For years, people have been attempting to tackle the problem of bullying. Some believe it’s working and some believe ‘kids will never change’. According to some data from a survey conducted by Ditch the Label, it seems the problem might not be improving. 54% of people (a bit more than 1 in 2) experience bullying and 10% of young people have been bullied this past week alone. Compared to last year’s statistics, there has been no change in the number of total people who experience bullying. So why, with all the efforts being made, is bullying still such a big problem world-wide? Why do young children get bullied and how do children cope with bullying?
According to the same survey, there are a variety of reasons why people believe they get bullied
- Appearance, 50%
- Interests/hobbies, 40%
- Grades, 33%
- Household income, 14%
- Personal issue being made public, 12%
- Disability, 8%
- Race, 10%
- Religion, 4%
- Sexuality, 4%
- Gender identity, 3%
Just under quarter of those bullied self-harmed as a way of coping with their bullying whilst 23% had thoughts of taking their own lives. Over 35% of young children developed depression and/or social anxiety due to being bullied and 12% developed an eating disorder. Furthermore, 8% of children begun abusing alcohol/drugs in order to cope. These are young people, having suicidal thoughts or taking drugs in order to cope with other children emotionally and/or physically harming them.
From those who were bullied in the past year 37% suffered in silence, alone. From those people who did report the bullying, the people they told varied greatly. From their teachers, parents, friends to the police, helplines and social media. From the people who got bullied however did not report it to anybody, the reasons as to why differed between individuals. The most common reason being ‘it did not affect me enough’ and the least common being ‘my teachers don’t care’. 17% of people stated that they reported it however nothing was done. 31% of people claimed that they didn’t report the bullying because they can handle it themselves. However, given that almost a quarter of young people self-harm to deal with depression, this may not be accurate. They may instead ignoring the problem, which could make it worse.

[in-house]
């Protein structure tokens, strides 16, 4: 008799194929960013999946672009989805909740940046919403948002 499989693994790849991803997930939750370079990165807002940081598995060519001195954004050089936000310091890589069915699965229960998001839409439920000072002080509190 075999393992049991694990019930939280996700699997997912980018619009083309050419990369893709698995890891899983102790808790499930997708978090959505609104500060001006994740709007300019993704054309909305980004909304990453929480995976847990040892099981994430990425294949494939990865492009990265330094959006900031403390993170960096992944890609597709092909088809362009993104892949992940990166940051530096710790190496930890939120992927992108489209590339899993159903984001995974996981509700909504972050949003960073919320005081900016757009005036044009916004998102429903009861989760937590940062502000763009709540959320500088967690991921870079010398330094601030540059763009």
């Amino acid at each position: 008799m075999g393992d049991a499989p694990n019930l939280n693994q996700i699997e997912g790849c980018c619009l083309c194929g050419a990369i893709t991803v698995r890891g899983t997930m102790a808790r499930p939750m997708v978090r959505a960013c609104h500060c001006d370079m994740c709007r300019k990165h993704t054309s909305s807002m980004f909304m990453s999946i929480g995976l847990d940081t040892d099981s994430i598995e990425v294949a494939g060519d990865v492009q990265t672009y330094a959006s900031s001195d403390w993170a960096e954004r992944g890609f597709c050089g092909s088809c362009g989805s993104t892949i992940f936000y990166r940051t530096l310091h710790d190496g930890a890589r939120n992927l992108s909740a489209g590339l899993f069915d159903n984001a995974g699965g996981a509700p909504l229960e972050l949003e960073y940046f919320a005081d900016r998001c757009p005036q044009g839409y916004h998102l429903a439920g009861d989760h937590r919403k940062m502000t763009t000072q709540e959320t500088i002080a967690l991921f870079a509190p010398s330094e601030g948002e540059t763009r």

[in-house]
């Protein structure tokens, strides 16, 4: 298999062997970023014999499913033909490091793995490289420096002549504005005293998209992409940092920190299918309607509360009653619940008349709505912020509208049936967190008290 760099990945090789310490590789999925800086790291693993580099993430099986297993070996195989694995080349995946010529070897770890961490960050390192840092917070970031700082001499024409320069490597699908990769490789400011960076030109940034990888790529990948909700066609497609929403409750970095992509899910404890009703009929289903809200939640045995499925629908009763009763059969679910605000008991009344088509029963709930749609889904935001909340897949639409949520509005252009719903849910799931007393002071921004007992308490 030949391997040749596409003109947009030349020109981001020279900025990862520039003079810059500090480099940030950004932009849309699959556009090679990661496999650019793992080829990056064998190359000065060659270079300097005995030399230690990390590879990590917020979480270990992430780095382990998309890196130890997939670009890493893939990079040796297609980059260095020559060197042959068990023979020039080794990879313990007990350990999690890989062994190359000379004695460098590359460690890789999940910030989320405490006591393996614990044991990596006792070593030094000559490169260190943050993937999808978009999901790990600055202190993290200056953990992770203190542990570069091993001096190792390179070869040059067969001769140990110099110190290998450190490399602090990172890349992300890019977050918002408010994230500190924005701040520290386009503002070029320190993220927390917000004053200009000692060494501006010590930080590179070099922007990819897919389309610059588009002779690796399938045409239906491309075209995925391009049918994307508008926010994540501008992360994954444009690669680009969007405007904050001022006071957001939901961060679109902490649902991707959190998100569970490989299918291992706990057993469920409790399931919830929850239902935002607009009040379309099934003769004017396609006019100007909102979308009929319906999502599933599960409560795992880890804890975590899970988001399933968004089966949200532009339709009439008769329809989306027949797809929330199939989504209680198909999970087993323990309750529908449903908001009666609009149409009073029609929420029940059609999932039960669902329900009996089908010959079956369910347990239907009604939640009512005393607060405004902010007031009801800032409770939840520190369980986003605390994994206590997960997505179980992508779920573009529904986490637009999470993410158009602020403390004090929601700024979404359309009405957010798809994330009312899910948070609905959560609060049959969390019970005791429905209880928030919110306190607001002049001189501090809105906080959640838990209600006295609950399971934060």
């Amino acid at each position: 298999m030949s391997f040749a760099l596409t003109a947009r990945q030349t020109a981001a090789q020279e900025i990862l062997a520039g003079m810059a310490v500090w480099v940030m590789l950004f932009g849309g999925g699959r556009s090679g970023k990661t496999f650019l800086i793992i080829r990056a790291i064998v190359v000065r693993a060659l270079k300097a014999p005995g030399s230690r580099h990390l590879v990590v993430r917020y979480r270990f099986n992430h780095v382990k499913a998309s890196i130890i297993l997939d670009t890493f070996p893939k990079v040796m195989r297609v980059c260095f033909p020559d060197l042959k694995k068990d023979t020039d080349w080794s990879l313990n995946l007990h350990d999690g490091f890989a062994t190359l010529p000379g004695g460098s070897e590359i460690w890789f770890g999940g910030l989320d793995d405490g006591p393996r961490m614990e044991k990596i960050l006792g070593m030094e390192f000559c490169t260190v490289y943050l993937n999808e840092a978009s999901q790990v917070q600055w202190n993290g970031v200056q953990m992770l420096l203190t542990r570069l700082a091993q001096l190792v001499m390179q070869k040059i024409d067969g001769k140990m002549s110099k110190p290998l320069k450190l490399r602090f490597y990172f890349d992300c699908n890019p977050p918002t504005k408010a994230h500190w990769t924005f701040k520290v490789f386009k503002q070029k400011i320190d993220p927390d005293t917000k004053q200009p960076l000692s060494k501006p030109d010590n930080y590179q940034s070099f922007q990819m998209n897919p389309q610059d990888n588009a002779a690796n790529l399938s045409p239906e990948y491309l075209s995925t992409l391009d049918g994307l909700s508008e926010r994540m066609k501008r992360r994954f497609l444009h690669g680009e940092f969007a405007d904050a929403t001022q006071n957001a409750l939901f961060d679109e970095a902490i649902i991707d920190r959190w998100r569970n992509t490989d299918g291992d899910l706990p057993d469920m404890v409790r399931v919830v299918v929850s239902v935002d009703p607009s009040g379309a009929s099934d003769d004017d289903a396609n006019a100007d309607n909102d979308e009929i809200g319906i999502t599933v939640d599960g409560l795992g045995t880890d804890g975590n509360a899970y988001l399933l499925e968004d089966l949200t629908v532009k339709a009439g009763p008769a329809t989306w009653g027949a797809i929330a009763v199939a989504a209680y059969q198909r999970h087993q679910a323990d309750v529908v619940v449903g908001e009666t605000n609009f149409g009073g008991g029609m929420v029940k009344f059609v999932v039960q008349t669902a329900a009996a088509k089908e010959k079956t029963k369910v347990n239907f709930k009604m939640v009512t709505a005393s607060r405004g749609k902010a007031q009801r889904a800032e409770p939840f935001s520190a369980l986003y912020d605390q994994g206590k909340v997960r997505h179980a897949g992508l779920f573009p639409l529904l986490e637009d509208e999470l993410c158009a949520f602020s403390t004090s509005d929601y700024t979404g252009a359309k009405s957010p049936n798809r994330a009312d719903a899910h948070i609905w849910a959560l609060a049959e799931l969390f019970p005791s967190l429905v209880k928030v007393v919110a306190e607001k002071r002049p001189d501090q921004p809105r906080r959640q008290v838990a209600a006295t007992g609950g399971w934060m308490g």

Speak up: You don’t have to suffer in silence, there is always somebody there to help you like your parents, friends, teachers or anybody else who cares about you! Ask your friends or any other adult you know for advice and guidance. Make sure you report any bullying to your school/workplace, ongoing bullying is a form of harassment which is actually against the law.
Track it: Keep a journal of the things said or done and by who, this is evidence for if the bullying carries on after telling an adult, this will help to take action allow further action against the bully.
For parents: Try to avoid blaming the school as a whole. Though it can be frustrating if it continues after initial conversation, try to work with the school to come up with an effective solution. If you are planning to speak to the school, always make an appointment, do not go charging down there shouting, as that will get you nowhere. Before approaching the school, listen to the facts and write them down if you have to; be prepared.
Bullying in all ages can be distressing for both the person being bullied and the families/friends of those being bullied or bullying somebody. Just remember, it’s not your fault. Some children are insecure and take their stresses out on others. It will get better.